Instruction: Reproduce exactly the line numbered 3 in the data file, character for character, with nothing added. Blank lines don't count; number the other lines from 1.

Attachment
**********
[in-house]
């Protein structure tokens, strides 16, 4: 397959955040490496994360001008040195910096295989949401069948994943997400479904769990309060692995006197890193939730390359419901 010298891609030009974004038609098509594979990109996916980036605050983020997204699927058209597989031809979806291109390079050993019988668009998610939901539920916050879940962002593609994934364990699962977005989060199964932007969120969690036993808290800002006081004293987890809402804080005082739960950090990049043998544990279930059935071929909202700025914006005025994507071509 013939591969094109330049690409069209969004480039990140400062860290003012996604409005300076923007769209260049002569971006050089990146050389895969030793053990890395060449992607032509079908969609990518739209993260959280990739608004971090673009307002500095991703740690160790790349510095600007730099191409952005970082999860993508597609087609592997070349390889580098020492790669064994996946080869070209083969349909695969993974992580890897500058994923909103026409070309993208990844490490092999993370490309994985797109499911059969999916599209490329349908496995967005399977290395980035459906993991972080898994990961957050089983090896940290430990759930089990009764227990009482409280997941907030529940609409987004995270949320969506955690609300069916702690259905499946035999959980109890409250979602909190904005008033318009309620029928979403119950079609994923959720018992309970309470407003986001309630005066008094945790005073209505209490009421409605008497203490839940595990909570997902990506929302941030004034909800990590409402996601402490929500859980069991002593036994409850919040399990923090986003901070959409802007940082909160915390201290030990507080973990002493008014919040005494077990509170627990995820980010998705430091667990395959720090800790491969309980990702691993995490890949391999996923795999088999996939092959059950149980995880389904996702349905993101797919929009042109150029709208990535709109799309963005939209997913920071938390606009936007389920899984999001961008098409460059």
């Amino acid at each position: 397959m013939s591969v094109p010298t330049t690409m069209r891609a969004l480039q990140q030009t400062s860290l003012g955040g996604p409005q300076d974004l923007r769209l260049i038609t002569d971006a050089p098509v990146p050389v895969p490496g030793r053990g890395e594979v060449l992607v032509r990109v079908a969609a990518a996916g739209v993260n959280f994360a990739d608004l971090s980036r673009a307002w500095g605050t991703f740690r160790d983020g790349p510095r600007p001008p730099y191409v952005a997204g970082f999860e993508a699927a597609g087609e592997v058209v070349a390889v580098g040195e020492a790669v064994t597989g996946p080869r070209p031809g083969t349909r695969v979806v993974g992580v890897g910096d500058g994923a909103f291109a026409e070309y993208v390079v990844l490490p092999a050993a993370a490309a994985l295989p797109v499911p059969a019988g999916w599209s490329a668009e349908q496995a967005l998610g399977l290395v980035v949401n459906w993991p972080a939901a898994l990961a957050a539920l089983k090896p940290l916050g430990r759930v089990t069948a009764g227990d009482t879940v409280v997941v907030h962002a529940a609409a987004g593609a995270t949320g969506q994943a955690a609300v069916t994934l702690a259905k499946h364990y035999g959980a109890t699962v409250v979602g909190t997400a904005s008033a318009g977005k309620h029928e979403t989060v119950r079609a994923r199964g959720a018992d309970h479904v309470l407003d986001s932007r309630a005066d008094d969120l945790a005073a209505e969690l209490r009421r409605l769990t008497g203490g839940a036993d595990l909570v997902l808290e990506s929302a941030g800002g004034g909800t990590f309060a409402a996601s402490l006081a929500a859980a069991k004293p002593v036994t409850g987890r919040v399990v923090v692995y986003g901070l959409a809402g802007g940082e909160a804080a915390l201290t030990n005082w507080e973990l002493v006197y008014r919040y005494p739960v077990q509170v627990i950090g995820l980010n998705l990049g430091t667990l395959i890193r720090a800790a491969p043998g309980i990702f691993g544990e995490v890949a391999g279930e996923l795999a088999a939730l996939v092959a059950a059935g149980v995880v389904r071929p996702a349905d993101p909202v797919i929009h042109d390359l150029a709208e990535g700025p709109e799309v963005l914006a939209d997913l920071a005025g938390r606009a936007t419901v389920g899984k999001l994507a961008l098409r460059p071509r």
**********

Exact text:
């Amino acid at each position: 397959m013939s591969v094109p010298t330049t690409m069209r891609a969004l480039q990140q030009t400062s860290l003012g955040g996604p409005q300076d974004l923007r769209l260049i038609t002569d971006a050089p098509v990146p050389v895969p490496g030793r053990g890395e594979v060449l992607v032509r990109v079908a969609a990518a996916g739209v993260n959280f994360a990739d608004l971090s980036r673009a307002w500095g605050t991703f740690r160790d983020g790349p510095r600007p001008p730099y191409v952005a997204g970082f999860e993508a699927a597609g087609e592997v058209v070349a390889v580098g040195e020492a790669v064994t597989g996946p080869r070209p031809g083969t349909r695969v979806v993974g992580v890897g910096d500058g994923a909103f291109a026409e070309y993208v390079v990844l490490p092999a050993a993370a490309a994985l295989p797109v499911p059969a019988g999916w599209s490329a668009e349908q496995a967005l998610g399977l290395v980035v949401n459906w993991p972080a939901a898994l990961a957050a539920l089983k090896p940290l916050g430990r759930v089990t069948a009764g227990d009482t879940v409280v997941v907030h962002a529940a609409a987004g593609a995270t949320g969506q994943a955690a609300v069916t994934l702690a259905k499946h364990y035999g959980a109890t699962v409250v979602g909190t997400a904005s008033a318009g977005k309620h029928e979403t989060v119950r079609a994923r199964g959720a018992d309970h479904v309470l407003d986001s932007r309630a005066d008094d969120l945790a005073a209505e969690l209490r009421r409605l769990t008497g203490g839940a036993d595990l909570v997902l808290e990506s929302a941030g800002g004034g909800t990590f309060a409402a996601s402490l006081a929500a859980a069991k004293p002593v036994t409850g987890r919040v399990v923090v692995y986003g901070l959409a809402g802007g940082e909160a804080a915390l201290t030990n005082w507080e973990l002493v006197y008014r919040y005494p739960v077990q509170v627990i950090g995820l980010n998705l990049g430091t667990l395959i890193r720090a800790a491969p043998g309980i990702f691993g544990e995490v890949a391999g279930e996923l795999a088999a939730l996939v092959a059950a059935g149980v995880v389904r071929p996702a349905d993101p909202v797919i929009h042109d390359l150029a709208e990535g700025p709109e799309v963005l914006a939209d997913l920071a005025g938390r606009a936007t419901v389920g899984k999001l994507a961008l098409r460059p071509r």